Normativa otros paísesJul. 9, 2019
Canadá propone amplia actualización de etiquetado en alimentos (en inglés)
On June 22, 2019, the Canadian Food Inspection Agency published proposed new requirements for food labeling; interested stakeholders have until September 4 to comment.The proposed changes cover a number of labeling elements, including country of origin designations on consumer packaged goods.
According to the regulatory impact analysis statement, some of the proposed changes to the Food and Drugs Regulations would include:
Date marking and storage instructions
Proposed amendments would update Canada’s use of the terms “expiration date” and “best before date,” and would apply to all labels of prepackaged foods, subject to certain exceptions.
Food company information
Proposed amendments would require manufacturer contact information be included on the label.
Foreign state of origin of imported food
Proposed changes would require the country of origin to be declared on all “wholly imported foods” (i.e., foods that are not transformed in Canada).
Legibility and location of information
Proposed amendments would improve the legibility of mandatory labeling information on labels and require certain labeling information (e.g., country of origin) appear in a consistent location on all prepackaged food labels.
Proposed amendments would labels to declare the percentage of an emphasized ingredient on the product label, though there would be exceptions when emphasized ingredients appear in a common name that has a prescribed compositional standard (e.g., raisin bread). Under the proposed amendments, when an emphasized ingredient is referred to on a label but the emphasized ingredient is not added at all or is only an added flavor, then the label would have to clearly indicate that the food is “flavored.” CFIA gives an example of “strawberry” ice cream that contains strawberry flavor rather than real strawberries, which would have to be called “strawberry flavored ice cream.”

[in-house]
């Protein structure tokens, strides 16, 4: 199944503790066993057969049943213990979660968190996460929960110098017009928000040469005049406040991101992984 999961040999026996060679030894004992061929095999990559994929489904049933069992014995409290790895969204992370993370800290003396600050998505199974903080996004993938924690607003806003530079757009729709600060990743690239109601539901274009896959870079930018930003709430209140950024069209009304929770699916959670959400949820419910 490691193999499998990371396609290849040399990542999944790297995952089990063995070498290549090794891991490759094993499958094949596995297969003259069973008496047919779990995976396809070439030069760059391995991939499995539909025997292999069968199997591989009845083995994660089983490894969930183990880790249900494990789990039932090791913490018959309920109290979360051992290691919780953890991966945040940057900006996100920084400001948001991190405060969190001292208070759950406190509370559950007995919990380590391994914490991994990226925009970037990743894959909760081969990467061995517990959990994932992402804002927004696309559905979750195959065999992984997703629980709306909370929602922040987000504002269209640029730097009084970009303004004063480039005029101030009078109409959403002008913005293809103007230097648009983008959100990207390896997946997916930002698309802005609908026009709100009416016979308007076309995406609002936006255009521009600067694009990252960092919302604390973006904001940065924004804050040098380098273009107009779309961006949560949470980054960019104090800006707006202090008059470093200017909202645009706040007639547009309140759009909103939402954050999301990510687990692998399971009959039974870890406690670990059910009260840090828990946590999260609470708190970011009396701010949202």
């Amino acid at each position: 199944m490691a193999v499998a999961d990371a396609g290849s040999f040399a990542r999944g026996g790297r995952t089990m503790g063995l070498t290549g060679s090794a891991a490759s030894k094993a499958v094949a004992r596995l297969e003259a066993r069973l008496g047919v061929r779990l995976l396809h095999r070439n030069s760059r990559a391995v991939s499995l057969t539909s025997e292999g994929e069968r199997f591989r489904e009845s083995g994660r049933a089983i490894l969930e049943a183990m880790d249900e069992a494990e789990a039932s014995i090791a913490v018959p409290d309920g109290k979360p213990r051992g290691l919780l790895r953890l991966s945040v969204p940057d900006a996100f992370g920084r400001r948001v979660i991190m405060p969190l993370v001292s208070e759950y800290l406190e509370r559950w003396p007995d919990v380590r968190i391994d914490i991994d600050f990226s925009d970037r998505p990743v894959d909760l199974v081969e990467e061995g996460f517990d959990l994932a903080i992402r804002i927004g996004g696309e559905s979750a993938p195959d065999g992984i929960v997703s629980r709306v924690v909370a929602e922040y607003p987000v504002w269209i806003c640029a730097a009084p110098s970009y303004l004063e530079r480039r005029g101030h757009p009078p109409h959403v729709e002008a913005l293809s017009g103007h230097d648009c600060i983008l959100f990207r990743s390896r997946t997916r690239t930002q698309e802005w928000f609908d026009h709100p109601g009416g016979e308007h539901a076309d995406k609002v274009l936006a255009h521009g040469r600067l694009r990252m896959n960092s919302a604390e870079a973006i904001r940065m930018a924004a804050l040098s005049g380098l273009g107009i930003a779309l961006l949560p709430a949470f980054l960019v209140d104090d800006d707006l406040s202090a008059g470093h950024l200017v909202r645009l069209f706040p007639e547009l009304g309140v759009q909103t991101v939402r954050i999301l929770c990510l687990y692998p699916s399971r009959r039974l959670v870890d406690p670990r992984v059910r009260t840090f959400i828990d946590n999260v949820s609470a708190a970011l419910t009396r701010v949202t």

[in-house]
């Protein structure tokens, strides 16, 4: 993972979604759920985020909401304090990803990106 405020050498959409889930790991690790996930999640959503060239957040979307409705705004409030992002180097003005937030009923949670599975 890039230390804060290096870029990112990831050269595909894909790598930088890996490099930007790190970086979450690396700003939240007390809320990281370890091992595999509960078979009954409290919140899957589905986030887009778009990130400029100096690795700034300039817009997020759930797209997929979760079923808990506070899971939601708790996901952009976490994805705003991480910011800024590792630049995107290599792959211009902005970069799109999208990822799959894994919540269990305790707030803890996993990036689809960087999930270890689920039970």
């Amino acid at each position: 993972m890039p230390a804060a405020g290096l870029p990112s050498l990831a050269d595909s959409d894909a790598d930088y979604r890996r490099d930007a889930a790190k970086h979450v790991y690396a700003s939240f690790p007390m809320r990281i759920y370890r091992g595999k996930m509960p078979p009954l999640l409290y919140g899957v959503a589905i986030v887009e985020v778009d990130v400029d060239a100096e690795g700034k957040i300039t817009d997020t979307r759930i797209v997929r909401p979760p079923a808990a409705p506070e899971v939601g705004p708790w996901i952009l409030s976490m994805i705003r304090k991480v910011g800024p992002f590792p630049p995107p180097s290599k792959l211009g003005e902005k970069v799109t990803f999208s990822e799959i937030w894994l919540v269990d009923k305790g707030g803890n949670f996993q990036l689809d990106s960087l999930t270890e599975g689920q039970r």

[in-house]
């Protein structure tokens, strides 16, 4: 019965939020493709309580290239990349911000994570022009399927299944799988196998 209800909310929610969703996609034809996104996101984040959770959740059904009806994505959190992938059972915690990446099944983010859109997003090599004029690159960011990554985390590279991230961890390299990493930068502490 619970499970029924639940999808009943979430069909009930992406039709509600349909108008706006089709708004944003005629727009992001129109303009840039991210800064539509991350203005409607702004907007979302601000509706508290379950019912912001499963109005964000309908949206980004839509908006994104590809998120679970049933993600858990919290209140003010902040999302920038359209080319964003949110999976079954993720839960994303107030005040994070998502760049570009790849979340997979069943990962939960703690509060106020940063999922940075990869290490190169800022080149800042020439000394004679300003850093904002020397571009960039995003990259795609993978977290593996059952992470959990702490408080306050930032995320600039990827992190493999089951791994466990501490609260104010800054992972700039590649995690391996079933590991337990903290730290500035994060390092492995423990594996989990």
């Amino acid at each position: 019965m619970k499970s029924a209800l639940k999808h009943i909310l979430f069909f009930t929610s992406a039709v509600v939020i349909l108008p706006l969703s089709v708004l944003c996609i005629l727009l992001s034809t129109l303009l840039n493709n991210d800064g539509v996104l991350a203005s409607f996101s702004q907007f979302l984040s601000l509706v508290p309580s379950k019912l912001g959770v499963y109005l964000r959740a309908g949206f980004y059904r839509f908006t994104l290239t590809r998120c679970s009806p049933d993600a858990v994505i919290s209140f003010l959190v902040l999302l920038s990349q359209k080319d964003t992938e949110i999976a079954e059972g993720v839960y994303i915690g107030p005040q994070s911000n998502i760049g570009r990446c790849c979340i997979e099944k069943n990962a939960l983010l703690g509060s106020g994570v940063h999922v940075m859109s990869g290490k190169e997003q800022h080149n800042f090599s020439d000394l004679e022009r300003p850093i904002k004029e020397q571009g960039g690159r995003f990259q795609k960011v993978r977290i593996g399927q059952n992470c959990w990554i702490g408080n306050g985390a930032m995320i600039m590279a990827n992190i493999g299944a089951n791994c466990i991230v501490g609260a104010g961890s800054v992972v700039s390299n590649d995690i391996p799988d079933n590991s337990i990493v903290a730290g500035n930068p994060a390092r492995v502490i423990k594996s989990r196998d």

Standard container sizes
The regulatory proposal would repeal certain requirements for standard container sizes from the Safe Food for Canadians Regulations and incorporate by reference the remaining list of sizes. The repealed container sizes would be based on those identified in the last round of consultation since 2017. Examples of food products that would no longer have prescribed container sizes include prepackaged beets, onions, and parsnips.
Incorporation by reference of class names
The regulatory proposal would make it easier to update lists of mandatory and optional class names for ingredients going forward.Definition of test market food The regulatory proposal would introduce a definition for “test market food” into the Safe Food for Canadians Regulations to clarify the intent of an exception for the purpose of test marketing. This definition would limit the application of test marketing exemptions to foods that differ substantially (e.g., in composition, function, packaging) from others sold in Canada and that were not sold previously in Canada in that form.
Streamlining commodity-specific labeling
This regulatory proposal would maintain food commodity-specific labeling requirements necessary for health and safety reasons, but streamline remaining requirements by either repealing requirements or introducing a single horizontal requirement to replace multiple commodity-specific ones.